- The BoA had erred in making the comparison between the marks. In particular, the BoA should have taken into account the fact that the consumer perceives the marks as a whole and does not proceed to analyse their various details. Therefore, they were wrong to hold that the signs were "visually and conceptually different" and, consequently, not to assess the likelihood of confusion. Marriott claimed that, visually, the signs were similar to a "relatively high level". In particular, it observed that both of the signs depicted "black-on-white silhouettes of mythical creatures shown in profile". Those creatures "adopt the same sitting position on their hind legs, the tail curved upwards and depicting wings of the same form and the same proportion". Further, conceptually, the signs shared the same concept of a "winged mythical creature in a sitting position with a tail".
The EUIPO argued that:
- The signs were “easy to distinguish” because the focal point of the signs was the heads of the two creatures, which were identifiably different.
- The contested mark depicted a “newly created creature” rather than a griffin, which is “a mythological creature known to the public”.
The General Court held that there were "visual similarities" between the signs at issue, which, contrary to what the intervener argued, could not be regarded as "negligible in the overall impression" of the signs at issue. It said that the BoA had “erred in the assessment of the visual and conceptual similarities […] and that it wrongly found that those signs are different”.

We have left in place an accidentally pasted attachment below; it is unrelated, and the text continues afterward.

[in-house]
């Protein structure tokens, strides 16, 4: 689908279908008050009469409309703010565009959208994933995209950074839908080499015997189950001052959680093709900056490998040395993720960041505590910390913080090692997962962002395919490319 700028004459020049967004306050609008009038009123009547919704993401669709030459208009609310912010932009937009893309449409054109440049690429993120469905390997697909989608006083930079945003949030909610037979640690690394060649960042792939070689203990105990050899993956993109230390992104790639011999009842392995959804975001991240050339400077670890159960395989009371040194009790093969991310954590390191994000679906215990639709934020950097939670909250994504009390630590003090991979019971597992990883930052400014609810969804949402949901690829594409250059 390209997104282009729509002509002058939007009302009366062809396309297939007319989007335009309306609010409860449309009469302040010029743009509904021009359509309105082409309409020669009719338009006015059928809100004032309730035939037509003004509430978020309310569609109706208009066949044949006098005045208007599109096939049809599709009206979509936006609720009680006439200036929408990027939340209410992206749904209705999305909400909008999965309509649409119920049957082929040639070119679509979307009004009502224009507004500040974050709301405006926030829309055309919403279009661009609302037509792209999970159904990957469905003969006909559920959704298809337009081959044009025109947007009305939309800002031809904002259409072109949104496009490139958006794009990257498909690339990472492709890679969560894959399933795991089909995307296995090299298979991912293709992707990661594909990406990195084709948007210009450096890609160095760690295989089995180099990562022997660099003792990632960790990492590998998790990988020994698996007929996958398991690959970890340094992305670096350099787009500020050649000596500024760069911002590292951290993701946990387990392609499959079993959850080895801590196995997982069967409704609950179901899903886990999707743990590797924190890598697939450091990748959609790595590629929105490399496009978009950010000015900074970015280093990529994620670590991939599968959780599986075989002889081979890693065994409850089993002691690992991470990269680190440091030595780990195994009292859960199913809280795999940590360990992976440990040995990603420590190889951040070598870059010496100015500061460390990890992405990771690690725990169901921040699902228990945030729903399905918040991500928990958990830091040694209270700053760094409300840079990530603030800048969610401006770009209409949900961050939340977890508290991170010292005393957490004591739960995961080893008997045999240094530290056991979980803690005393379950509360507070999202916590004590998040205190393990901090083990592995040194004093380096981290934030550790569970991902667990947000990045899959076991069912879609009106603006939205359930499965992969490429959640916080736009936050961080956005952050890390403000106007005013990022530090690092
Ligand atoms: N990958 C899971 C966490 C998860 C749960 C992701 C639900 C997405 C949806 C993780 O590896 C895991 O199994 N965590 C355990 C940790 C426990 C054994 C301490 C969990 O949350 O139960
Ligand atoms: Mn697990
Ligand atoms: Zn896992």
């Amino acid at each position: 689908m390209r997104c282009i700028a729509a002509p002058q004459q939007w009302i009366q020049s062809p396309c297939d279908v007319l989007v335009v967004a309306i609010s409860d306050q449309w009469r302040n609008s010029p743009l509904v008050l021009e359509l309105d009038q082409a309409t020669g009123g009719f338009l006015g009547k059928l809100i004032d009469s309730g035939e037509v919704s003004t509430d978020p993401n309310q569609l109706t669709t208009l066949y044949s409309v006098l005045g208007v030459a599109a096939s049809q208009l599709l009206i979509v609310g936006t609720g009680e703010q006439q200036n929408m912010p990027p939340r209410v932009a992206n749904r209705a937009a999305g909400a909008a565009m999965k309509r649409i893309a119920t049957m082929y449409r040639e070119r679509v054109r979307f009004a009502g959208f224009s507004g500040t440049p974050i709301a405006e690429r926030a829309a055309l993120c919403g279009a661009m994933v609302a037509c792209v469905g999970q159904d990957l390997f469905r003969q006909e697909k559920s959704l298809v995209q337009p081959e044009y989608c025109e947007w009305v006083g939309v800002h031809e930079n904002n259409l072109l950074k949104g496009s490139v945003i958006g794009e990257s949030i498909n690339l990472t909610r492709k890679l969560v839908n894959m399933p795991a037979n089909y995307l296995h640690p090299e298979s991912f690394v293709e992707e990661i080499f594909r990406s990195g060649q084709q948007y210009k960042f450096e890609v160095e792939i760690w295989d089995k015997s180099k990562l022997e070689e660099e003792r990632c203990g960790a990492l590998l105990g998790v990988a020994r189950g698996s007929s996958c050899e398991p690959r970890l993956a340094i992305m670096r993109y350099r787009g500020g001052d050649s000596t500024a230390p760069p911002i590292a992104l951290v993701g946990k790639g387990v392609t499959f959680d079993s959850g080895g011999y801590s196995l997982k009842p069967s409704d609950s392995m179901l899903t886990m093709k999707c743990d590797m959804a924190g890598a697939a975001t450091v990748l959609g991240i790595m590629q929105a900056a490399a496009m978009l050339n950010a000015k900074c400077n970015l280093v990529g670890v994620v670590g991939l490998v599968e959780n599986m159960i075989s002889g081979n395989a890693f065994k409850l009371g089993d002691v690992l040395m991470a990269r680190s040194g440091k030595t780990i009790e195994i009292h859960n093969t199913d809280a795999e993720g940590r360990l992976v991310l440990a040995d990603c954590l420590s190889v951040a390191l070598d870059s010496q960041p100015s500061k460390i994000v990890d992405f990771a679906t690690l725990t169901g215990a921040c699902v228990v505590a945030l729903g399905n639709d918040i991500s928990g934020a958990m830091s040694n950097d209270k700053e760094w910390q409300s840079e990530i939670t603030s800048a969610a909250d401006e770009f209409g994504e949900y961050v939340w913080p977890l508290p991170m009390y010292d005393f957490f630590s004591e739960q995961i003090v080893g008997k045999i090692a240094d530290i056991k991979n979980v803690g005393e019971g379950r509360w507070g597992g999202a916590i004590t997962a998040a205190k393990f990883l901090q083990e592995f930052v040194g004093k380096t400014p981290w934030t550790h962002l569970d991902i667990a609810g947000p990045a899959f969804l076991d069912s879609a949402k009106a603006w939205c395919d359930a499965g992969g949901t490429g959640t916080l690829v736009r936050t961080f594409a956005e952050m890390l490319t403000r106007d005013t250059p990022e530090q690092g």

The EUIPO was ordered to pay the costs incurred by Marriott.
It is both interesting and surprising that the General Court came to such a different conclusion from the BoA and the EUIPO Cancellation Division. The main ground of appeal related to the assessment of the visual and conceptual similarities between the earlier marks and the sign with both the EUIPO and the BoA concluding that they were different. The decision exposes the difficulty in assessing visual and conceptual similarities between figurative marks where there is no word element. In this case the BoA said that in their assessment of the visual comparison, the signs represented "completely different figures characterised by very different features". In contrast, the General Court found that there were "visual similarities between the signs at issue, which […] cannot be regarded as negligible in the overall impression". The General Court also found that there was a conceptual similarity, and, without placing much of an emphasis on the differences between griffins and other mythological animals, highlighted that the signs both represent imaginary creatures merging the characteristics of several animals.
This is not the first time that the General Court has decided so differently to the BoA. The fact that the EUIPO and the BoA can come to these different conclusions highlights just how subjective these assessments can be and that there is no definitive way to assess figurative marks with no wording (perhaps highlighting the value in appealing any negative decisions). While on one hand, the Marriott mark is clearly a mythical griffin, the other one is not - it is a bull with wings on the hind legs of a lion. Unfortunately for Mr Graf, those differences were not enough to overturn a finding of a low level of visual and conceptual similarity. Although not relevant to the present case, whether consumers would actually be confused seems debatable - when booking hotels, consumers would probably focus more on the name of the hotel, rather than a figurative mark.